Sharpham Park

Spelt is an aristocratic cousin of wheat. And with its medieval ancestry and willowy stems, it is quite at home swaying in the breeze at Sharpham Park, Somerset. But spelt is not just a posh plant – its rich nutty flavour makes for fine tasting breads and cereals and it has proven benefits for those with wheat intolerances.

‘Spelt is the key to our estate,’ says Sharpham owner Roger Saul. ‘The rest is trimming around the centre.’ This ‘trimming’ takes the form of two flocks of sheep, a herd of cows and a herd of deer – all rare breeds. Mr Saul and his wife Monty have lived at the medieval Somerset estate since they married. Passionate about organically farmed, healthy and natural food, they have gradually bought back former pieces of Sharpham land in order to recreate a profitable mixed economy estate. And as founder of the British design label Mulberry, Roger Saul is no stranger to producing and marketing quality products.

There was a certain ‘naivety’ to begin with, Mr Saul admits, and there were plenty of hurdles to overcome: ‘Where do you want me to start?’ he sighs. ‘I came straight out of the fashion industry and wanted a product we could go all the way through with.’ It was his sister who first heard about spelt and its benefits to those with dietary intolerances. Mr. Saul was surprised to discover it was not grown in Britain and started doing seed trials. ‘There was a whole load of problems,’ he says, ‘Spelt is an amazing looking crop but it is difficult to de-husk and there is very high wastage.’ But he persevered and against all odds Sharpham Park’s first spelt flour was produced 18 months ago. Mr. Saul immediately set out to produce a whole range of spelt food products.

‘I’m now building a flour mill on the farm,’ he says, adding that with up to 6% more protein than flour, spelt is easier to make into bread and better for those with irritable bowel syndrome and other intolerances. ‘It is easier to digest,’ he explains. ‘The vast majority of people find they are not intolerant to it.’ According to Mr. Saul, spelt’s hard outer husk accounts for this. ‘It protects and seals the seed husk from sprays and insects,’ he explains.

An excellent source of Riboflavin, spelt is an important food for migraine sufferers and with its high zinc content it controls blood sugar levels. Spelt is also believed to help reduce cholesterol and lipoprotein levels. Sharpham now have a spelt biscuit range and sell spelt pastas, and pies. A decadent muesli range was launched in October, using spelt flakes and puffs, seeds, grains and dried fruit. The Estate Mix contains all kinds of seed, nut and grain found at Sharpham and the Summer Mix includes a variety of dried summer berries. Packed lovingly in stiff brown paper bags, the mueslis have been selling faster than they can be produced.

And Sharpham spelt muesli is a success story in the fields as well as on the breakfast table. A herd of white park cattle, a flock of Manx Loghtan sheep and a parkland full of red deer are finding it easy to digest, nutritious and extremely appetising. ‘We feed it to the animals with the husk on,’ says Mr. Saul. ‘And as a result the meat tastes exceptional.’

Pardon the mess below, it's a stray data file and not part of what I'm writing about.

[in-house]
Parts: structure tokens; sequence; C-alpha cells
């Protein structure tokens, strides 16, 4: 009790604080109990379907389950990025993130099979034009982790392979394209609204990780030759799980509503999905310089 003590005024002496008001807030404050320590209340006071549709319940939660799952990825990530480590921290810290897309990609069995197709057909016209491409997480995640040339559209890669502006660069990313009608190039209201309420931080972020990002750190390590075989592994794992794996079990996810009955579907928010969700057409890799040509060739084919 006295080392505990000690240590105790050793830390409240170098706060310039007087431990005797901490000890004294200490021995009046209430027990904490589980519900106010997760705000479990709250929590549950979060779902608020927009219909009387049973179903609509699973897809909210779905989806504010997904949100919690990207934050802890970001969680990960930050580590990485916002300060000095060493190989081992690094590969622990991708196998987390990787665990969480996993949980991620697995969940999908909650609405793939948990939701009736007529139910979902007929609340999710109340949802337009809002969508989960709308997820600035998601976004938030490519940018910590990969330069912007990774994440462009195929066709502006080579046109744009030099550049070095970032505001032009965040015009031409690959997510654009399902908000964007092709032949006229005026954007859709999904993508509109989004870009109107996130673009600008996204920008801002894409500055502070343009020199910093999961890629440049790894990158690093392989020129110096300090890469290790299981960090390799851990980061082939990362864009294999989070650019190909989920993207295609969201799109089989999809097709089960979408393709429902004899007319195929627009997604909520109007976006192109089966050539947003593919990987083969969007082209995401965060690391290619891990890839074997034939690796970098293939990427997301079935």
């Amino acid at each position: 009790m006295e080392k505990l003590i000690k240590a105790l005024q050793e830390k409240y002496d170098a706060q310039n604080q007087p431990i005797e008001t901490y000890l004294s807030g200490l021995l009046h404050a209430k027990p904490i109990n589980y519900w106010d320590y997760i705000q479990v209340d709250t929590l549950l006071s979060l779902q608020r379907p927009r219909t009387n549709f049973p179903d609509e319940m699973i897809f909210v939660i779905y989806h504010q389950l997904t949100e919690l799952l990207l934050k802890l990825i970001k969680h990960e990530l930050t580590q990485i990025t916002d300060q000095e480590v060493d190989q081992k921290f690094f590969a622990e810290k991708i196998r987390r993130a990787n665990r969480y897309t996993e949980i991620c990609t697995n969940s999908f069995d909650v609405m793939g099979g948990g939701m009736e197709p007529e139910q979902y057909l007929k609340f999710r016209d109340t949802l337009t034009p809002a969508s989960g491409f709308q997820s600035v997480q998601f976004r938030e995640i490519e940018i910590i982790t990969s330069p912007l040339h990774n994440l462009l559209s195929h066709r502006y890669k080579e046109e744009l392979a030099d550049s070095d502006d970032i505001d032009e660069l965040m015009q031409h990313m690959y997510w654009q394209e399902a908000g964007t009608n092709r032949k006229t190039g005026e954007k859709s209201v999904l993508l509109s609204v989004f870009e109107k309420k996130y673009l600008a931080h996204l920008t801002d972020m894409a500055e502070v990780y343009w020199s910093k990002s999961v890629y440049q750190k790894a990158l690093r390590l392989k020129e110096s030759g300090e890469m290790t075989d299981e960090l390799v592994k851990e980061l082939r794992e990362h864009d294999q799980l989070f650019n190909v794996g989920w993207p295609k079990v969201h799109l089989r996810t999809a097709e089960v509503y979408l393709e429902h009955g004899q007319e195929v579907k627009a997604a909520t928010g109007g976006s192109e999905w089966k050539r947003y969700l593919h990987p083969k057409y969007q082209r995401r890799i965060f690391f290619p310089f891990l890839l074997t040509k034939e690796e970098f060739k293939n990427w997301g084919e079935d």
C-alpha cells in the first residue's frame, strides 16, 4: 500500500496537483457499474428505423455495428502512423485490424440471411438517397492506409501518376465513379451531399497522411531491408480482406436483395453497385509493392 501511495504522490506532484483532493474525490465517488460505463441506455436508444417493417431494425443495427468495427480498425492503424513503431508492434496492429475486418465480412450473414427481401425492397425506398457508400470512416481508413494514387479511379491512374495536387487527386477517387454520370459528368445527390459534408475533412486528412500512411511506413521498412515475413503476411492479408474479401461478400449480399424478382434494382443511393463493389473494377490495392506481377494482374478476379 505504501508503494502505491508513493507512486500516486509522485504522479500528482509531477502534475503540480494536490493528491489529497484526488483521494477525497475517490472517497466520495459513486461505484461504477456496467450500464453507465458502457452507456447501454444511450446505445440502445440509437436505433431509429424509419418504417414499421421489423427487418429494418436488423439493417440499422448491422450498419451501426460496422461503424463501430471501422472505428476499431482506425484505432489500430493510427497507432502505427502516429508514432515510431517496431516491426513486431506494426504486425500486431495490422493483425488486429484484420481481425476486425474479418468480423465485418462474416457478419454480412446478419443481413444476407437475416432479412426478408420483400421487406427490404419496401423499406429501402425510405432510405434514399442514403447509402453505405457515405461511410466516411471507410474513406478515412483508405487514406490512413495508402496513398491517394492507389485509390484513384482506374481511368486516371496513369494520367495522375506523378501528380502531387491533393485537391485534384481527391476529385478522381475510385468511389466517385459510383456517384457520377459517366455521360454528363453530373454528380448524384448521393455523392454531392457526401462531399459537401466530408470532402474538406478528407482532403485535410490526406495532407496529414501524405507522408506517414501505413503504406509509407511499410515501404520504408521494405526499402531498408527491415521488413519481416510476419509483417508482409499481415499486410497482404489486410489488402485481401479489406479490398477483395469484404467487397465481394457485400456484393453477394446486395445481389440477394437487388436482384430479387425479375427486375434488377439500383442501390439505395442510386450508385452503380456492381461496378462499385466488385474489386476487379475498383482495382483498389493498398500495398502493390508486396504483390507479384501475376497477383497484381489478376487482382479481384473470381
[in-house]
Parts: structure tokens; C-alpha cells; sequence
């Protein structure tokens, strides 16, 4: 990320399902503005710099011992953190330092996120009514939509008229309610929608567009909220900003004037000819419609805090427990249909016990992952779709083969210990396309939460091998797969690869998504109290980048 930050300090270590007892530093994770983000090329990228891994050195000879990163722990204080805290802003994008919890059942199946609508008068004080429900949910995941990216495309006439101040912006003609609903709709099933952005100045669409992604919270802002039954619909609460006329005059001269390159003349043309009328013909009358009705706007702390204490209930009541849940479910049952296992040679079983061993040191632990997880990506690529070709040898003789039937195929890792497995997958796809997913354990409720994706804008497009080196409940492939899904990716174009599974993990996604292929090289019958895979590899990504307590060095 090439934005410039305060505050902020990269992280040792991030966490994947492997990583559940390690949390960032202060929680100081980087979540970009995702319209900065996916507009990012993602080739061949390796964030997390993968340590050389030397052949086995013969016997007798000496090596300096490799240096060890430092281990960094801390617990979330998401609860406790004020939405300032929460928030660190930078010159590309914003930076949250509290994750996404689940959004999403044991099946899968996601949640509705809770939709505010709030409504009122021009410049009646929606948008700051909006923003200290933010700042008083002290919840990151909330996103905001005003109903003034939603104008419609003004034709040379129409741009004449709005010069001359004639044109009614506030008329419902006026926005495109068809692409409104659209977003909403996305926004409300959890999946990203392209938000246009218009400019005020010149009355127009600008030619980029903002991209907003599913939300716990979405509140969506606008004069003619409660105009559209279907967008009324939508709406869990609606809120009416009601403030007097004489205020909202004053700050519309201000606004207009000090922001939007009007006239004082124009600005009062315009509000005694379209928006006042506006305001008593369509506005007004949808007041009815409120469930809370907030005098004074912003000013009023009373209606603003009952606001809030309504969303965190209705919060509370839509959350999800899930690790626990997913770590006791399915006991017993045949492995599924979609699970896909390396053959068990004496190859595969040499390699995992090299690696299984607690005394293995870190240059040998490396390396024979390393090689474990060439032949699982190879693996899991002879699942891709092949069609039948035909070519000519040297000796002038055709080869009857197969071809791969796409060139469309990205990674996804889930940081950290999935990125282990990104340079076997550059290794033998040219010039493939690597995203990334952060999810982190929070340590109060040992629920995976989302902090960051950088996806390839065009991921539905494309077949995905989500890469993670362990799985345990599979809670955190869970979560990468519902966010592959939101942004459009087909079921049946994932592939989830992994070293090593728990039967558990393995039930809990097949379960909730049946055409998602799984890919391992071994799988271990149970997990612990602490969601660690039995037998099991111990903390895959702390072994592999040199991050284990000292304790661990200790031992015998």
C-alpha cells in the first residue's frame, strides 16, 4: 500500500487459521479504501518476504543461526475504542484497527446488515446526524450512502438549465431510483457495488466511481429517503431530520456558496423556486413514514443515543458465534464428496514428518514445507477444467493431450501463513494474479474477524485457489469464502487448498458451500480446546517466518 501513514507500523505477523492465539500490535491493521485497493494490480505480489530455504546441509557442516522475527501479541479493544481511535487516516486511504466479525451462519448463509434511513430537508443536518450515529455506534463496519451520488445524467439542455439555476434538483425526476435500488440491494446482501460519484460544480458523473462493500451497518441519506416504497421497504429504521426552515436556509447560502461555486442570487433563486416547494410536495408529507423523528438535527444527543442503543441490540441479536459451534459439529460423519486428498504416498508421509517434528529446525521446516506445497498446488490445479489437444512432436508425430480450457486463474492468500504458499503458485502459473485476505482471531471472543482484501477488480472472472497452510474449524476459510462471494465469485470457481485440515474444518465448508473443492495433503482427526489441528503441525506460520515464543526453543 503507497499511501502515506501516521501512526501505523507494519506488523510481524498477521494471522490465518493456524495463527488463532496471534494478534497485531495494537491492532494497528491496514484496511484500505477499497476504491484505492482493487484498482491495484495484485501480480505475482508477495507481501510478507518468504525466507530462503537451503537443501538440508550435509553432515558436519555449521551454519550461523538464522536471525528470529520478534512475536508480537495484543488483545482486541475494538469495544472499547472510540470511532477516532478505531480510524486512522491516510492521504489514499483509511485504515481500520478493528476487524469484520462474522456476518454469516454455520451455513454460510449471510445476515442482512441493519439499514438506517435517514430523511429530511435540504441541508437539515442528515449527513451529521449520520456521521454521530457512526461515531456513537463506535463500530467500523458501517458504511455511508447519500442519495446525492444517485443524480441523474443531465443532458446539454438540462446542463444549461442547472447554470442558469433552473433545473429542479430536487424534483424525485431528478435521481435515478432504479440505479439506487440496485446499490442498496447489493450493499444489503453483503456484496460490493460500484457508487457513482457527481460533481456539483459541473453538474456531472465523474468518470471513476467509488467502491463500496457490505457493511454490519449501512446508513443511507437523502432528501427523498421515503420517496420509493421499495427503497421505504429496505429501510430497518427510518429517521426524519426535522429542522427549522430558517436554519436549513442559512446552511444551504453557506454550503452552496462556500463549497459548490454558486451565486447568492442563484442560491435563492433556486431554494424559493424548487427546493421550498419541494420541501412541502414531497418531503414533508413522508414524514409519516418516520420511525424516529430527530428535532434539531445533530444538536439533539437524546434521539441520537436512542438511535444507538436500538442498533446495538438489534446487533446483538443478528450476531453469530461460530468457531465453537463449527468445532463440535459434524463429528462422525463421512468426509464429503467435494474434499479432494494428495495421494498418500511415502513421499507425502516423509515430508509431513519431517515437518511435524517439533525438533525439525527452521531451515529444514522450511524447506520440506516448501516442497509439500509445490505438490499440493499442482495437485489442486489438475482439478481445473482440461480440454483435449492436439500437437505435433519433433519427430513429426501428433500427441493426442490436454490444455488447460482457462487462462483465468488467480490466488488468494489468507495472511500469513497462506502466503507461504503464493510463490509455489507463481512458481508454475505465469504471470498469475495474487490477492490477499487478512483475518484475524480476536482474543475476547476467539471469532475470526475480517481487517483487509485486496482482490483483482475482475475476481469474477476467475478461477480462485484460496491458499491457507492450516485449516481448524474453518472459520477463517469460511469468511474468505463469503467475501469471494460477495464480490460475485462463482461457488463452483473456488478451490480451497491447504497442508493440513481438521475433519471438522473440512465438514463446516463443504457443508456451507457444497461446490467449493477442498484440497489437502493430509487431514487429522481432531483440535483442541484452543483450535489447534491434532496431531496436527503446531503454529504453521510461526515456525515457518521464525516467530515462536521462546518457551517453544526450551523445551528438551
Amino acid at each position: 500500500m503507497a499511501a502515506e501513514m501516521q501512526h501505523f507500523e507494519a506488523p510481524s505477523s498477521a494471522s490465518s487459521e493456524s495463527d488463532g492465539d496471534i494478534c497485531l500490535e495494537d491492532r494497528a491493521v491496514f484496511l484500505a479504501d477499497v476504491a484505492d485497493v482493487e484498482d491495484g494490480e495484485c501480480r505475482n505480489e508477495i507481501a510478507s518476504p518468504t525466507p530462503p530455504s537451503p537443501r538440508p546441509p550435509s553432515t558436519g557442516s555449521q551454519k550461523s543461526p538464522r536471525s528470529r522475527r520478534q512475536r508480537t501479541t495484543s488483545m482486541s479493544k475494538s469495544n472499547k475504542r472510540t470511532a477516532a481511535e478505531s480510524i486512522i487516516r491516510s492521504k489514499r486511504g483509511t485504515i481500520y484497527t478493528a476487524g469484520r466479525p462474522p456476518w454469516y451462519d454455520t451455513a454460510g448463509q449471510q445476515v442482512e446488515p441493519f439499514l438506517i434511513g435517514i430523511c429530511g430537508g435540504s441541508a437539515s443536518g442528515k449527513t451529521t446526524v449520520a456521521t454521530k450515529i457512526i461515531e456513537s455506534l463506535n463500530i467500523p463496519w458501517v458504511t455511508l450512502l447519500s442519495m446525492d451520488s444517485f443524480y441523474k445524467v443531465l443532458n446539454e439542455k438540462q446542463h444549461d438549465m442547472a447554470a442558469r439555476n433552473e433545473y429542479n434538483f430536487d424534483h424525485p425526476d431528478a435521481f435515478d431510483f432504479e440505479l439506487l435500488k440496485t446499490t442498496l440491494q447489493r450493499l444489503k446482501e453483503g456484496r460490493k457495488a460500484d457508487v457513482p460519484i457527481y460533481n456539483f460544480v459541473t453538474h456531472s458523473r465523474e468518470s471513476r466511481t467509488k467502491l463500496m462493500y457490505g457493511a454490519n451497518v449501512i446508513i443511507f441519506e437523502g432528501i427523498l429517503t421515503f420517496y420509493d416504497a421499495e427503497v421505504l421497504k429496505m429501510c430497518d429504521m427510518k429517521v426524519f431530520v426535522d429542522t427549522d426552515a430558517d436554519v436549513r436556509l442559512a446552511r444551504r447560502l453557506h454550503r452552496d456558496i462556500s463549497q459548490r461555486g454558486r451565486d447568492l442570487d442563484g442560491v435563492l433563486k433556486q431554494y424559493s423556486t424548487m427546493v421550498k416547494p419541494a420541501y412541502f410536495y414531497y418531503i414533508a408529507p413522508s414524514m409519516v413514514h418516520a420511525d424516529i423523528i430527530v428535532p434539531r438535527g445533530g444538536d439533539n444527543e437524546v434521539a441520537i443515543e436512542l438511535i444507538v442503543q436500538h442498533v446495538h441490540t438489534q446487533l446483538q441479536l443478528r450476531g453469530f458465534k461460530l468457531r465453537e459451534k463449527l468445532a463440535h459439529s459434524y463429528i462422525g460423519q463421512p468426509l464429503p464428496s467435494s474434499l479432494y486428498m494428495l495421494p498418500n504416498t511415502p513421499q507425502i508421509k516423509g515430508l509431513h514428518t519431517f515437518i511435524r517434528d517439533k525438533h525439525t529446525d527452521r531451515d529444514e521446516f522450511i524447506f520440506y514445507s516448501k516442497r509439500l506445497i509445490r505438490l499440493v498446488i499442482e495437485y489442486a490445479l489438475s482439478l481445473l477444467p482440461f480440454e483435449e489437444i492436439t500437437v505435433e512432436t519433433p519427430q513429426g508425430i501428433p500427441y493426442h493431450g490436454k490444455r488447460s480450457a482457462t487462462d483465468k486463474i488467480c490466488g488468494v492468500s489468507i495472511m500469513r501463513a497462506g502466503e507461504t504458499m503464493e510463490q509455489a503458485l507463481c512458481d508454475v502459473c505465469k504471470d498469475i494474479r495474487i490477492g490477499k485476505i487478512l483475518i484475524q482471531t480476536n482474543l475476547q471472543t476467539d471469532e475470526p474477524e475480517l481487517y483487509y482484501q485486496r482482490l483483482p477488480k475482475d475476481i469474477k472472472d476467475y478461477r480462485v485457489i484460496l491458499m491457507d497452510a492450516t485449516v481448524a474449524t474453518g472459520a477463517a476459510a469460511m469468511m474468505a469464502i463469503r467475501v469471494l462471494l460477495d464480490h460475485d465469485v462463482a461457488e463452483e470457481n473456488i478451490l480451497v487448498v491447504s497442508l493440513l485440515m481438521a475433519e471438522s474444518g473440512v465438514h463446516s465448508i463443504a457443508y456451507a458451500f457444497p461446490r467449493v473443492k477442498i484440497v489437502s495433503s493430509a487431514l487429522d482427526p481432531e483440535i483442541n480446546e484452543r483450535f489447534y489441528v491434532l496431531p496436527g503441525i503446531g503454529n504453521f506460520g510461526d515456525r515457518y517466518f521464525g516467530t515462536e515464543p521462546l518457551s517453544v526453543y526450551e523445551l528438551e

The Sauls only decided to keep animals in order to restore the estate as a mixed economy park: having read the ancient records of the estate they tried and tested every animal that might have been found at the park. Rare breeds were not something they initially set out to buy but it soon became apparent that the less common, more old-fashioned breeds were in keeping with the estate, as well as being rich in flavour. ‘In the end we chose the ones that are easiest to keep outside in a proper organic environment, and it was a bonus that these animals are also very attractive.’ says Mr. Saul.

White park cattle are large with widespread horns and black muzzles, ears and feet. Light brown Manx Loghtan can have up to six horns – for two weeks in spring the fields at Sharpham are filled with tiny black lambs, soon to turn brown like their mothers. The sheep are sold as Hoggits, since cuts aged 12 months or more provide a much greater flavour than lamb. Manx Loghtan meat is lower in fat and cholesterol than other sheep and can graze in sensitive ecosystems without damaging it Sharpham venison, lamb and beef already have a huge following amongst foodies. Animal stress levels are kept to a minimum and top quality finishing and butchery are a priority. ‘The taste is dependent upon every part of the process,’ Mr. Saul stresses.

For mere ‘trimmings,’ the animals at Sharpham are looked after extremely well and the meat is as special as the spelt. ‘Most estates are still being broken down into small pieces.’ Mr. Saul says, ‘but we are working hard to rebuild this one.’ Sharpham Park is a rare jewel of a farm. By entwining the principles of a medieval mixed economy park with pioneering environmentally friendly farming practices and the demands of modern day diet, the Saul’s have enabled Sharpham to produce the highest quality food whilst operating as a traditional estate.

For more information or to order Sharpham Park products please visit Sharpham Park